- Offshore windfarms are likely to become one of Europe's most extensive technical inventions in marine habitats. The areas in which windfarms are located often coincide with areas favored by large concentrations of seabirds. The UK Government has a legal obligation to monitor the impact windfarms might have on seabirds.
- This report follows a previous report commissioned by COWRIE (Maclean et al. 2006), in which the extent to which BERR (formally DTI) aerial survey protocol allows changes in bird numbers to be detected, was examined using power analysis. Changes in bird numbers can be hard to detect due to natural fluctuations in bird numbers. Power analysis allows a statistical assessment to be made of the probability that such changes could be distinguished from background fluctuations.
- Several issues are assessed in more detail than in the previous report. Rather than using data collected in many areas to estimate variability by assuming that the extent to which birds fluctuate in numbers is broadly similar (relative to the mean number present) across all sites, we select a few areas for which a long time-series of data exists and analyze these data exclusively. Additionally, rather than assuming a uniform decline within any given area, we explore one method of allowing for a gradient of decline, such that declines after windfarm construction are greatest closest to the windfarm. Lastly, we investigate the effects of using simple spatial variables (water depth, seabed slope gradient, seabed aspect, distance from land, distance from shallow water and seabed complexity) on the ability to detect changes in bird numbers. As with the previous report, four taxa were selected for analysis: red-throated diver (Gavia stellata), common scoter (Melanitta nigra), sandwich tern (Sterna sandvicensis) and lesser and great black-backed gull (Larus fuscus and L. marinus).
- Using long time-series of data rather than assuming equal proportional variability across many sites has no appreciable difference on the likelihood of being able to detect declines in bird numbers of 50% or less. The statistical power of being able to detect such changes remains low (<0.8) for all species irrespective of the length of time over which monitoring is carried out.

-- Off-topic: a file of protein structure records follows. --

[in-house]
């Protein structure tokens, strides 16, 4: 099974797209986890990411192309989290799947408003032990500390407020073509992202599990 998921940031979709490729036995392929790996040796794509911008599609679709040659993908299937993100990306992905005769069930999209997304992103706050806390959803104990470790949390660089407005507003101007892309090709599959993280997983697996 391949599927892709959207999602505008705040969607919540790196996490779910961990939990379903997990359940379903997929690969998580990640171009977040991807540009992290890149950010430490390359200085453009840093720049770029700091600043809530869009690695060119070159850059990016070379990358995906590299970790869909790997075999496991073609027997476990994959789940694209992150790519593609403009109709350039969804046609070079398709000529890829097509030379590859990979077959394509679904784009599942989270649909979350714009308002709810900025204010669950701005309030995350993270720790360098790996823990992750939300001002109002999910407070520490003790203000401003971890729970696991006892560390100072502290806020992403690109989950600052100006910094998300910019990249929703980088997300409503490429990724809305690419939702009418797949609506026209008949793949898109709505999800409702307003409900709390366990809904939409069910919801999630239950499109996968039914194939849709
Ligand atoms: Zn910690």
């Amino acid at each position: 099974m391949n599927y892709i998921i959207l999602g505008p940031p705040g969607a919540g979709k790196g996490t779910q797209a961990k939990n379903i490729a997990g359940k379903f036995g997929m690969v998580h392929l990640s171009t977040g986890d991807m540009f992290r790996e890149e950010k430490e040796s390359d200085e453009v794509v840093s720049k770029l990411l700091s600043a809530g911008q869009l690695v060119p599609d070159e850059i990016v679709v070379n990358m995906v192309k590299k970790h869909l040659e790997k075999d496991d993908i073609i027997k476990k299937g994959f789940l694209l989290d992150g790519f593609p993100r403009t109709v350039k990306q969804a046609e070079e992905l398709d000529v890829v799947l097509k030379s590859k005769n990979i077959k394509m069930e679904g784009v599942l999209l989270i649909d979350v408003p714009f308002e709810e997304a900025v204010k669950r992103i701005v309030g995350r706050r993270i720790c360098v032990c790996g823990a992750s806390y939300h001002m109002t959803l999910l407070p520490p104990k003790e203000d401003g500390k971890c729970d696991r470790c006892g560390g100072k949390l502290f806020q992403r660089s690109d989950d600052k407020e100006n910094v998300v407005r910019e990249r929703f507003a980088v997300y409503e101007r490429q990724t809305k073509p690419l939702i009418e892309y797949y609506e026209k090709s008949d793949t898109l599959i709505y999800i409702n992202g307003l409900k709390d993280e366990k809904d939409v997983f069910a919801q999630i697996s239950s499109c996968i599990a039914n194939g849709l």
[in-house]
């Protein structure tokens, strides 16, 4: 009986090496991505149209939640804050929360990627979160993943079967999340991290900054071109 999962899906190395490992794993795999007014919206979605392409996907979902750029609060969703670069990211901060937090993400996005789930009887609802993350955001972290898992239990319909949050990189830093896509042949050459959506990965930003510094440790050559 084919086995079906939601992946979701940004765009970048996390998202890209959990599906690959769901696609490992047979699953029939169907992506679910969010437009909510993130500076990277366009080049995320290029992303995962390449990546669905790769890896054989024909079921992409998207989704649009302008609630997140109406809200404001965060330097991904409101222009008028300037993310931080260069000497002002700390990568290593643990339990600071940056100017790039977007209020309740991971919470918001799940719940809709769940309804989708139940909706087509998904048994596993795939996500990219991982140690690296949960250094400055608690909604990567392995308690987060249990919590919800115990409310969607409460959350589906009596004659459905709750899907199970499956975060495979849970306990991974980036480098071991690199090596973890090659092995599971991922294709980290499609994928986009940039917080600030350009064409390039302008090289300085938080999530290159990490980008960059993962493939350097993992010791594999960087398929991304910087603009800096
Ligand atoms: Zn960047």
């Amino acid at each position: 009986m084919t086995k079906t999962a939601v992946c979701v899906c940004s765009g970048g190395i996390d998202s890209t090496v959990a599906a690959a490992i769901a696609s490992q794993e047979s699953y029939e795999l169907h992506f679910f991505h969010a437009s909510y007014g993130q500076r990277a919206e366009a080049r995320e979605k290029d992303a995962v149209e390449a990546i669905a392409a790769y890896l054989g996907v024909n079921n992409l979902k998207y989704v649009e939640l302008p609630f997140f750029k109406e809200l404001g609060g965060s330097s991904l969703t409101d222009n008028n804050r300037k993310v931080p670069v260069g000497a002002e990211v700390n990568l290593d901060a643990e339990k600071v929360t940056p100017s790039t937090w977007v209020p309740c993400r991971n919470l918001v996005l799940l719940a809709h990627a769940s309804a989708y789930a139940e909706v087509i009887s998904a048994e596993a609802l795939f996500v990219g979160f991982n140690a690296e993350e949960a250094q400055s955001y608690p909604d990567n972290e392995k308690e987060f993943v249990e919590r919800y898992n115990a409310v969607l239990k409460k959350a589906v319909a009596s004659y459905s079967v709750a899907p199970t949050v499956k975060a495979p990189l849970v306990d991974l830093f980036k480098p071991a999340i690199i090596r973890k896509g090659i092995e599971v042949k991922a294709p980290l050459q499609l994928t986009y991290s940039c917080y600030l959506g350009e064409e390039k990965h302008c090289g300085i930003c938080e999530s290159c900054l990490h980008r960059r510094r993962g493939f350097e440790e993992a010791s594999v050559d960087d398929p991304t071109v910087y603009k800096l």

- Analysing data by assuming a gradient of decline generally results in a lower power to detect changes in numbers, but can sometimes improve power if declines are particularly severe. This is unsurprising given that the over-riding effect of using a gradient of decline, rather than uniform decline to estimate variability, is to increase the variability. Again, the statistical power of being able to detect such changes remains low (<0.85) for all species irrespective of the length of time over which monitoring is carried out.
- Similar conclusions are drawn in this report compared with the previous displacement report. The statistical power of being able to detect changes in bird numbers is lower than desirable. This is primarily because there are large inter-annual fluctuations in numbers. In our opinion, the only way in which changes in numbers could be detected with a high degree of certainty would be to find ways of explaining some of this temporal variation, such as through the incorporation of dynamic ocean variables into analysis. Failing this, we caution that an inability to detect changes in numbers power windfarm construction should not be taken to mean that no such changes are occurring.